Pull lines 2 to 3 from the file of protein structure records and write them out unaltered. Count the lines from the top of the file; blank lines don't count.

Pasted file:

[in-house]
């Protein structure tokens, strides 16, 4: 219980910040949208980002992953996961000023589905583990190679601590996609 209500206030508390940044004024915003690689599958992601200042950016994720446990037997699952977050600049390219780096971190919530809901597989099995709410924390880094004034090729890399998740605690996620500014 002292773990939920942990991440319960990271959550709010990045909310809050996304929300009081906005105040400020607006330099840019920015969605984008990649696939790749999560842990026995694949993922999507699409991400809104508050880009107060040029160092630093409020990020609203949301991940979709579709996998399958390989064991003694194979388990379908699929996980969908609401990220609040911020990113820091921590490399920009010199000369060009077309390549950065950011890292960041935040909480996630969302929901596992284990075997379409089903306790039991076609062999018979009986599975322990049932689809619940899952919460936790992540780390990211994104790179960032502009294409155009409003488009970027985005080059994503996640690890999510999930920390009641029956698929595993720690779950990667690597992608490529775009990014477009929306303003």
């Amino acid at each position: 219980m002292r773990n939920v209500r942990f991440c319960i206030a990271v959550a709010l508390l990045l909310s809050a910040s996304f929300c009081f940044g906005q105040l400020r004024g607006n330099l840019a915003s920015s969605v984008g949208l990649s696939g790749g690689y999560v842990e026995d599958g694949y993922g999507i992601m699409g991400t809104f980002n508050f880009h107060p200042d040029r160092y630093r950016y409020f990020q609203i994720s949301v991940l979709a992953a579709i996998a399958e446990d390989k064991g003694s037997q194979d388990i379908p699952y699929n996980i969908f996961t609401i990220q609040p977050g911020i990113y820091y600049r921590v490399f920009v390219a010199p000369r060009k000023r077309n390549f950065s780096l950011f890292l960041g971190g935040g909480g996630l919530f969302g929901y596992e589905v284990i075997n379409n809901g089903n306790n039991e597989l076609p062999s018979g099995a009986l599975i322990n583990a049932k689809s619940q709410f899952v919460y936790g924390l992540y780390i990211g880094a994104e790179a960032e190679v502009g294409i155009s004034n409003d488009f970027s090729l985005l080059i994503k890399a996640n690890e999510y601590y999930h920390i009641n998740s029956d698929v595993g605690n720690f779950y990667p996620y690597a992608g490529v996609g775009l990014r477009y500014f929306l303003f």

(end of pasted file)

């Protein structure tokens, strides 16, 4: 219980910040949208980002992953996961000023589905583990190679601590996609 209500206030508390940044004024915003690689599958992601200042950016994720446990037997699952977050600049390219780096971190919530809901597989099995709410924390880094004034090729890399998740605690996620500014 002292773990939920942990991440319960990271959550709010990045909310809050996304929300009081906005105040400020607006330099840019920015969605984008990649696939790749999560842990026995694949993922999507699409991400809104508050880009107060040029160092630093409020990020609203949301991940979709579709996998399958390989064991003694194979388990379908699929996980969908609401990220609040911020990113820091921590490399920009010199000369060009077309390549950065950011890292960041935040909480996630969302929901596992284990075997379409089903306790039991076609062999018979009986599975322990049932689809619940899952919460936790992540780390990211994104790179960032502009294409155009409003488009970027985005080059994503996640690890999510999930920390009641029956698929595993720690779950990667690597992608490529775009990014477009929306303003």
């Amino acid at each position: 219980m002292r773990n939920v209500r942990f991440c319960i206030a990271v959550a709010l508390l990045l909310s809050a910040s996304f929300c009081f940044g906005q105040l400020r004024g607006n330099l840019a915003s920015s969605v984008g949208l990649s696939g790749g690689y999560v842990e026995d599958g694949y993922g999507i992601m699409g991400t809104f980002n508050f880009h107060p200042d040029r160092y630093r950016y409020f990020q609203i994720s949301v991940l979709a992953a579709i996998a399958e446990d390989k064991g003694s037997q194979d388990i379908p699952y699929n996980i969908f996961t609401i990220q609040p977050g911020i990113y820091y600049r921590v490399f920009v390219a010199p000369r060009k000023r077309n390549f950065s780096l950011f890292l960041g971190g935040g909480g996630l919530f969302g929901y596992e589905v284990i075997n379409n809901g089903n306790n039991e597989l076609p062999s018979g099995a009986l599975i322990n583990a049932k689809s619940q709410f899952v919460y936790g924390l992540y780390i990211g880094a994104e790179a960032e190679v502009g294409i155009s004034n409003d488009f970027s090729l985005l080059i994503k890399a996640n690890e999510y601590y999930h920390i009641n998740s029956d698929v595993g605690n720690f779950y990667p996620y690597a992608g490529v996609g775009l990014r477009y500014f929306l303003f």